Feature prioritization techniques

Framework for thinking about prioritization:

  1. Think about the company’s mission/purpose and vision for that mission
  2. Think about the long-term and short-term goals set by the company to achieve that vision
  3. Prioritize products, features, etc. based on their potential to achieve those goals
  4. Define metrics to measure the performance of your prioritized products, features, etc.
  5. Monitor metrics and iterate to re-prioritize to stay aligned to the company’s mission


Before you start your prioritization activity:
– Approach prioritization as a team activity. That gets buy-in from the team and you get different perspectives.
– Understand customer value for each initiative. Customer value should be rooted in evidence gathered from customers.
– Understand business value for each initiative. Business value can be strategic, monetary, etc.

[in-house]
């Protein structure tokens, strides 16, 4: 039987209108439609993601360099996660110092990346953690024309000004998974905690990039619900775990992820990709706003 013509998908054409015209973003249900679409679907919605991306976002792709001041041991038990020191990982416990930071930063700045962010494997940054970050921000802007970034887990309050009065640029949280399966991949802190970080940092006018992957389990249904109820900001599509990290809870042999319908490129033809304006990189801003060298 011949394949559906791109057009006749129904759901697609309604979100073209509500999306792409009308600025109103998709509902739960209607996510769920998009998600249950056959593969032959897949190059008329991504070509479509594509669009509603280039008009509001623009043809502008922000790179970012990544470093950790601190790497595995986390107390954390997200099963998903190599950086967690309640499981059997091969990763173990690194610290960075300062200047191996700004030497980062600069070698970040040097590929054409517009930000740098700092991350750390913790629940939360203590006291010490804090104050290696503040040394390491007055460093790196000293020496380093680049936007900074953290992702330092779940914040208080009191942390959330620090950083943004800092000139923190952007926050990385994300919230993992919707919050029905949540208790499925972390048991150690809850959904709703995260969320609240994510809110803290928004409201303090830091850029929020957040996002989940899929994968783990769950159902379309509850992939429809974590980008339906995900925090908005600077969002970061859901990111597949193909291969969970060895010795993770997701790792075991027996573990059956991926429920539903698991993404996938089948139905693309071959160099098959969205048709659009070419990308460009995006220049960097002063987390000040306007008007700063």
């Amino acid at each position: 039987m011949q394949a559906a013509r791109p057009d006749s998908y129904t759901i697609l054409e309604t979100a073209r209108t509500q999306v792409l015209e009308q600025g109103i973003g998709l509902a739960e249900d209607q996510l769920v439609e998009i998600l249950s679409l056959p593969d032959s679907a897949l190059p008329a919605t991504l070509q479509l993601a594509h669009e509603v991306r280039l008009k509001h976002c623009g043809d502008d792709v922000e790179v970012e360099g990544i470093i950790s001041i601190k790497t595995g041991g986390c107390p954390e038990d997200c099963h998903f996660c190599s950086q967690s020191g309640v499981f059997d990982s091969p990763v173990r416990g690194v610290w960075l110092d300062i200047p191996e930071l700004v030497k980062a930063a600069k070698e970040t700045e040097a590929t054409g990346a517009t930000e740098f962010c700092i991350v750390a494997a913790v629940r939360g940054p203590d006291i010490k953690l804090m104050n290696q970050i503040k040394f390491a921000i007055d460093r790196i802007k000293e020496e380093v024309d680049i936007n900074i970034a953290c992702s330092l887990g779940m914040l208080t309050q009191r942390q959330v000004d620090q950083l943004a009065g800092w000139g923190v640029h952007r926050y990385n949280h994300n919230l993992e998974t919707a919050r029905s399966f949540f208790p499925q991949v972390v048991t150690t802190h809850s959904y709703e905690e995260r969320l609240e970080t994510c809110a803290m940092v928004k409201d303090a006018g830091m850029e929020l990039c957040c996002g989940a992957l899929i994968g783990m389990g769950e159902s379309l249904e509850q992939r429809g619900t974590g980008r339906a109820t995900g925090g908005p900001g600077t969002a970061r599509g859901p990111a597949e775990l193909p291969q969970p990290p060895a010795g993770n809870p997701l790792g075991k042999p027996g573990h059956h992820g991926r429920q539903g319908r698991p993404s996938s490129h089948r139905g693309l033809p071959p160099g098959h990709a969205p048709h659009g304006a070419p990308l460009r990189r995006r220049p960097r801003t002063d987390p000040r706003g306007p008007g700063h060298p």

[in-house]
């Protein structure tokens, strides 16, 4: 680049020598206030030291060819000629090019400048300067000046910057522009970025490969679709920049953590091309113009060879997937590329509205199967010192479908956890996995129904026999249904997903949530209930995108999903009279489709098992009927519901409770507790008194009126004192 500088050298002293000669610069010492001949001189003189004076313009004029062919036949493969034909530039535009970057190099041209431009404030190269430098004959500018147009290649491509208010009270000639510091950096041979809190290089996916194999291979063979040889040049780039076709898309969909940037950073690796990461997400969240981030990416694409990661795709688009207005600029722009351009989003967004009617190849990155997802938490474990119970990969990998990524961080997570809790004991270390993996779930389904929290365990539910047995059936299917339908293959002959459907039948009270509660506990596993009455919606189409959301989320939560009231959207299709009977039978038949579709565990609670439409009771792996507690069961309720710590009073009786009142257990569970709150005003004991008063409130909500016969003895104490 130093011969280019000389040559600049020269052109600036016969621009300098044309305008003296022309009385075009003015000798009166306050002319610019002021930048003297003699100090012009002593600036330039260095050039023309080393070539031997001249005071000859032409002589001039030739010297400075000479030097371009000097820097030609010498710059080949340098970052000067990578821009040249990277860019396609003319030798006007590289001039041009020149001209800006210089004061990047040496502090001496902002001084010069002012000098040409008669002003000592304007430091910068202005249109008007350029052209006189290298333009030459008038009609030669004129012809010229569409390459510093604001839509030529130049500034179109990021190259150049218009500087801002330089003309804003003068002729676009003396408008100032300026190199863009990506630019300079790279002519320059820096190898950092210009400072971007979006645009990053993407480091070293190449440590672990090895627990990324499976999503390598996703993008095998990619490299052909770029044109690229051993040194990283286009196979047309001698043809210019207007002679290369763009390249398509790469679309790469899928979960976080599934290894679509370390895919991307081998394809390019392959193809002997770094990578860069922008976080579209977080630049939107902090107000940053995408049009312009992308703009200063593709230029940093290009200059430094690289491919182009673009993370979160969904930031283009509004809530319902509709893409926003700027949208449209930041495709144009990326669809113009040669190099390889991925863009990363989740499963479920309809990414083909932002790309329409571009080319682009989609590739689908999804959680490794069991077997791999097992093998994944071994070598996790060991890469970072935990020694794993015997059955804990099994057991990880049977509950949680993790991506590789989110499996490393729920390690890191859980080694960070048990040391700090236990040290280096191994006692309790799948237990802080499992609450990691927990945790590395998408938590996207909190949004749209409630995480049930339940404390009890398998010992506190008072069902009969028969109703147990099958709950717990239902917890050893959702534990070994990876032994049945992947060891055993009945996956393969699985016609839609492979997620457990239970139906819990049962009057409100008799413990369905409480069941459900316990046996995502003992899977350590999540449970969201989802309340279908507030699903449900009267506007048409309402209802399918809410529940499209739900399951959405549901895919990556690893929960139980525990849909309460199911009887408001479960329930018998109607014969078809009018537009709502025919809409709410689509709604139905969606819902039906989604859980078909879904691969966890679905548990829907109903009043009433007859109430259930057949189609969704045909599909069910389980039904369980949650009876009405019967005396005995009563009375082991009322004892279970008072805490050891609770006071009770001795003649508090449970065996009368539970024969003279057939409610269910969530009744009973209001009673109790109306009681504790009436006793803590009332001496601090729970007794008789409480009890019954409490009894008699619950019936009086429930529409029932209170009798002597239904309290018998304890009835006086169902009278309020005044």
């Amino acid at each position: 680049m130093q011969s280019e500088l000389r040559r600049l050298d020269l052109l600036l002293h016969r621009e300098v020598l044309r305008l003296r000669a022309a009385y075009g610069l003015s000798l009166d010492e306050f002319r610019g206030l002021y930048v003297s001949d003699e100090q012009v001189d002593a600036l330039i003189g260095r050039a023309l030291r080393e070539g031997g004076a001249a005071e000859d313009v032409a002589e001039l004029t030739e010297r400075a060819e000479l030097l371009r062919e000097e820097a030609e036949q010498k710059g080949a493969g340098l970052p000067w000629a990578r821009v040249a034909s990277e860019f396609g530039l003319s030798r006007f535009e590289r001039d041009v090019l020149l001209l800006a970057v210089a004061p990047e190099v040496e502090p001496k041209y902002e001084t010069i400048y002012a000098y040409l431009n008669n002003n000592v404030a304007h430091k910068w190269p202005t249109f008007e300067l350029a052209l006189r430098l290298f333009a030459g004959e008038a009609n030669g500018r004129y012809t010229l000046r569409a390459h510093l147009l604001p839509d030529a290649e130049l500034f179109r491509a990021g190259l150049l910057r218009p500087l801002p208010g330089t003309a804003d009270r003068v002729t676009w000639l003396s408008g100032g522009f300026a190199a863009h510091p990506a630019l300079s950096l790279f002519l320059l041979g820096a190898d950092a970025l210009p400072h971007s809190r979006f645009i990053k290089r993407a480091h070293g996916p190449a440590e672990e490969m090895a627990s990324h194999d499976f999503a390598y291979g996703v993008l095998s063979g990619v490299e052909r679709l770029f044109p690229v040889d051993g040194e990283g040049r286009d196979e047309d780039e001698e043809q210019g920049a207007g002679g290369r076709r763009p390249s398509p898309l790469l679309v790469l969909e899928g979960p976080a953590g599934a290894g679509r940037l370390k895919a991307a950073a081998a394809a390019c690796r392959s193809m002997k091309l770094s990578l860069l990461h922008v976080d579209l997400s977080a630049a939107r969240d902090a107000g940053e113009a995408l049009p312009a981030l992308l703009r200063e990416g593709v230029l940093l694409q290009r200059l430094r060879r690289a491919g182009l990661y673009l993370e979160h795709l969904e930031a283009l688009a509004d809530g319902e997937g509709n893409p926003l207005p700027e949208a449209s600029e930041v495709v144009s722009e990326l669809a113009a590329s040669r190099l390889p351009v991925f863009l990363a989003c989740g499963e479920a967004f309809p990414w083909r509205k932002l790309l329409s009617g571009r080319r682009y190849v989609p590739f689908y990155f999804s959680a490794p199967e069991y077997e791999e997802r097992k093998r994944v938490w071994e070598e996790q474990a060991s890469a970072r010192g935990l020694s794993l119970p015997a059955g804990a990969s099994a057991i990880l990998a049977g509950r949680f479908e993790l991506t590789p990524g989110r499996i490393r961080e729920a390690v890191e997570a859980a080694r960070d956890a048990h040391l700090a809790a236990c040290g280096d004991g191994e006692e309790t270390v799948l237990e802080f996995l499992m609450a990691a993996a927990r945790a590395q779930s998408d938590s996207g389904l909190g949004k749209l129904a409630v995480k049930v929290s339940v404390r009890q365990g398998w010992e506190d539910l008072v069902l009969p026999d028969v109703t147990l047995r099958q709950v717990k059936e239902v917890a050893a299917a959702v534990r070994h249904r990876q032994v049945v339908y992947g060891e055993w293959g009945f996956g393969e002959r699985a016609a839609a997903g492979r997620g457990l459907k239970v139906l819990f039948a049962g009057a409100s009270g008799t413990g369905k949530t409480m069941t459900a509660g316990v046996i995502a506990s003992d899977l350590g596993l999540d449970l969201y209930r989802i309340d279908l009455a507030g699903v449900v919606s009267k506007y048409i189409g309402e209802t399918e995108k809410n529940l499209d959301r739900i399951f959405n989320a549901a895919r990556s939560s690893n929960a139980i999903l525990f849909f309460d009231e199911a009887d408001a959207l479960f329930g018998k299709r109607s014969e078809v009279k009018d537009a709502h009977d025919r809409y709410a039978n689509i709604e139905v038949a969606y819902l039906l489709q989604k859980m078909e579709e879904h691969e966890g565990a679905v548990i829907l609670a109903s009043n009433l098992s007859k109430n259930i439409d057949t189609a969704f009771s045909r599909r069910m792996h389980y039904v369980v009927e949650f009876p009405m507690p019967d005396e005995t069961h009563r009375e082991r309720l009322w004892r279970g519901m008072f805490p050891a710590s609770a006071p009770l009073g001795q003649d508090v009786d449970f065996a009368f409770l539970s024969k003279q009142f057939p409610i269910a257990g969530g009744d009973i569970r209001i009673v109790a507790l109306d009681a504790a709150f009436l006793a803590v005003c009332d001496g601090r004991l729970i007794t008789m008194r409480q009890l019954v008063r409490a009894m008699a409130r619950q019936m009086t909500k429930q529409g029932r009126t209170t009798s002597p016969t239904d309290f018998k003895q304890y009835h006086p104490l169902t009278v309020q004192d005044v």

– Have an estimate of cost for each initiative.

1. Value vs Complexity Quadrant
Value vs Complexity Quadrant

2. Weighted Scoring
Weighted Scoring

3. Story Mapping
Create a story map of your product in Popplet and always keep it current. Use the story map to prioritize horizontally first. Horizontal prioritization will give you what you need include in the next release. Then go into each vertical and prioritize features in each vertical.

4. BUC framework
B – Business advantage of the initiative
U – user advantage of the initiative
C – Cost to build the initiative

5. Feature categorization
– Metrics Movers
– Customer Requests
– Delight
– Strategic
Organize the features in categories and prioritize based on what you want to focus on.

6. MoSCoW framework
Must Have
– Cannot deliver on target date without this
– No point in delivering on target date without this; if it were not delivered, there would be no point deploying the solution on the intended date
– Not legal without it
– Unsafe without it
– Cannot deliver the Business Case without it

Should Have
– Important but not vital
– May be painful to leave out, but the solution is still viable
– May need some kind of workaround, e.g. management of expectations, some inefficiency, an existing solution, paperwork, etc.

Could Have
– Wanted or desirable but less important
– Less impact if left out (compared with a Should Have)

Won’t have this time
These are requirements which the project team has agreed it will not deliver.